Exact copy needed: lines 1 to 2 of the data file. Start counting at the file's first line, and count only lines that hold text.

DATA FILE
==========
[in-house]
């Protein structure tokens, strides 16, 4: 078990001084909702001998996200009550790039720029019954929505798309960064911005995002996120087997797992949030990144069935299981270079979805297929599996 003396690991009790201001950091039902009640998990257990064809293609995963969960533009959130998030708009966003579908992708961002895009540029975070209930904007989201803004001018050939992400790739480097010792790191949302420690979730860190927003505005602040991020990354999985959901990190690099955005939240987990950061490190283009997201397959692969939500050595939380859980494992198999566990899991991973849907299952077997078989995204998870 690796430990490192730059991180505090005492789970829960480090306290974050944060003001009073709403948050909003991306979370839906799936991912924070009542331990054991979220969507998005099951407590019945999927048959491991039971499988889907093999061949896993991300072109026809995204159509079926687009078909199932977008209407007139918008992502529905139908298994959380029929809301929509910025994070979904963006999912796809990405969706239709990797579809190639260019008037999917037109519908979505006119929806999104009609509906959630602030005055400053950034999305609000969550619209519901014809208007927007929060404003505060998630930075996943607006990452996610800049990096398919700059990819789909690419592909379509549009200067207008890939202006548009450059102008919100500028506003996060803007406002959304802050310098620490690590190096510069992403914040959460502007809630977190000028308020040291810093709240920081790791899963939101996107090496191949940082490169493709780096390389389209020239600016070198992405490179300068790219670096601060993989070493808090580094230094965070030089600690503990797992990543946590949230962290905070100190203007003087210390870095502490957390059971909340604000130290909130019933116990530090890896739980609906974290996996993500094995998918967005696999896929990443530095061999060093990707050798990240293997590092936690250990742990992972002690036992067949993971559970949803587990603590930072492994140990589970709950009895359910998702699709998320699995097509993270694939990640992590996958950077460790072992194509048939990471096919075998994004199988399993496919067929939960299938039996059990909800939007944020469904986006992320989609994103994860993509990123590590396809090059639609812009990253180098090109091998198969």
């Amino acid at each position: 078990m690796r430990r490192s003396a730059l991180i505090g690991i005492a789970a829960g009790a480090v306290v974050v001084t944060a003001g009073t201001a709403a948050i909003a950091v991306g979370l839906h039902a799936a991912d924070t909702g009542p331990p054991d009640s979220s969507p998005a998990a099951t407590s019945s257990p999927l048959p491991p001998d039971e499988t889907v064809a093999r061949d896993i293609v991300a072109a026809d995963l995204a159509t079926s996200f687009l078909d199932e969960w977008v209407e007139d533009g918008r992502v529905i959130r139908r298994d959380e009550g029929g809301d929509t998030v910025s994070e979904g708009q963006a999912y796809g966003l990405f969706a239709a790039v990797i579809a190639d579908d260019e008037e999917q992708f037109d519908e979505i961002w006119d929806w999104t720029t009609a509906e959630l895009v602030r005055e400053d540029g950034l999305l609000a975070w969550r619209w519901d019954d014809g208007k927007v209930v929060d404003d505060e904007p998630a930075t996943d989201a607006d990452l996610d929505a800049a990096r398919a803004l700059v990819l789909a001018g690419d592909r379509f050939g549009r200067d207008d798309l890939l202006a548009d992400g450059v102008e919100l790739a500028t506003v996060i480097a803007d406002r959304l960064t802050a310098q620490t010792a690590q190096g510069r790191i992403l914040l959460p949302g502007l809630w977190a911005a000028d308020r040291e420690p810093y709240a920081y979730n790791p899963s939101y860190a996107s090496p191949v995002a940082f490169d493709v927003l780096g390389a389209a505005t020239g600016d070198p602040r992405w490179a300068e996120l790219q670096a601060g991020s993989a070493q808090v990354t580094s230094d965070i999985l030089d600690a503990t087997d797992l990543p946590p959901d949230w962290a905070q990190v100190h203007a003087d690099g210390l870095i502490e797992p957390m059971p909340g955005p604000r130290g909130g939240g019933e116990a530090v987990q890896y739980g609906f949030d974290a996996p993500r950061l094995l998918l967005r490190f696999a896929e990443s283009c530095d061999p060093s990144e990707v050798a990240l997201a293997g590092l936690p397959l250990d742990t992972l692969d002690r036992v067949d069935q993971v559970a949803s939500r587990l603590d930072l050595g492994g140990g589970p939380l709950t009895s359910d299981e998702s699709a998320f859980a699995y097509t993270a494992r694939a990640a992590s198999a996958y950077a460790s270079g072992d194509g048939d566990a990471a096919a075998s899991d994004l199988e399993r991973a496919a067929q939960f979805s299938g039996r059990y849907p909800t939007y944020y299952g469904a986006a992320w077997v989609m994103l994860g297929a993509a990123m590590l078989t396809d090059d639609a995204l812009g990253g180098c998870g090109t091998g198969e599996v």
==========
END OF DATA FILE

[in-house]
């Protein structure tokens, strides 16, 4: 078990001084909702001998996200009550790039720029019954929505798309960064911005995002996120087997797992949030990144069935299981270079979805297929599996 003396690991009790201001950091039902009640998990257990064809293609995963969960533009959130998030708009966003579908992708961002895009540029975070209930904007989201803004001018050939992400790739480097010792790191949302420690979730860190927003505005602040991020990354999985959901990190690099955005939240987990950061490190283009997201397959692969939500050595939380859980494992198999566990899991991973849907299952077997078989995204998870 690796430990490192730059991180505090005492789970829960480090306290974050944060003001009073709403948050909003991306979370839906799936991912924070009542331990054991979220969507998005099951407590019945999927048959491991039971499988889907093999061949896993991300072109026809995204159509079926687009078909199932977008209407007139918008992502529905139908298994959380029929809301929509910025994070979904963006999912796809990405969706239709990797579809190639260019008037999917037109519908979505006119929806999104009609509906959630602030005055400053950034999305609000969550619209519901014809208007927007929060404003505060998630930075996943607006990452996610800049990096398919700059990819789909690419592909379509549009200067207008890939202006548009450059102008919100500028506003996060803007406002959304802050310098620490690590190096510069992403914040959460502007809630977190000028308020040291810093709240920081790791899963939101996107090496191949940082490169493709780096390389389209020239600016070198992405490179300068790219670096601060993989070493808090580094230094965070030089600690503990797992990543946590949230962290905070100190203007003087210390870095502490957390059971909340604000130290909130019933116990530090890896739980609906974290996996993500094995998918967005696999896929990443530095061999060093990707050798990240293997590092936690250990742990992972002690036992067949993971559970949803587990603590930072492994140990589970709950009895359910998702699709998320699995097509993270694939990640992590996958950077460790072992194509048939990471096919075998994004199988399993496919067929939960299938039996059990909800939007944020469904986006992320989609994103994860993509990123590590396809090059639609812009990253180098090109091998198969």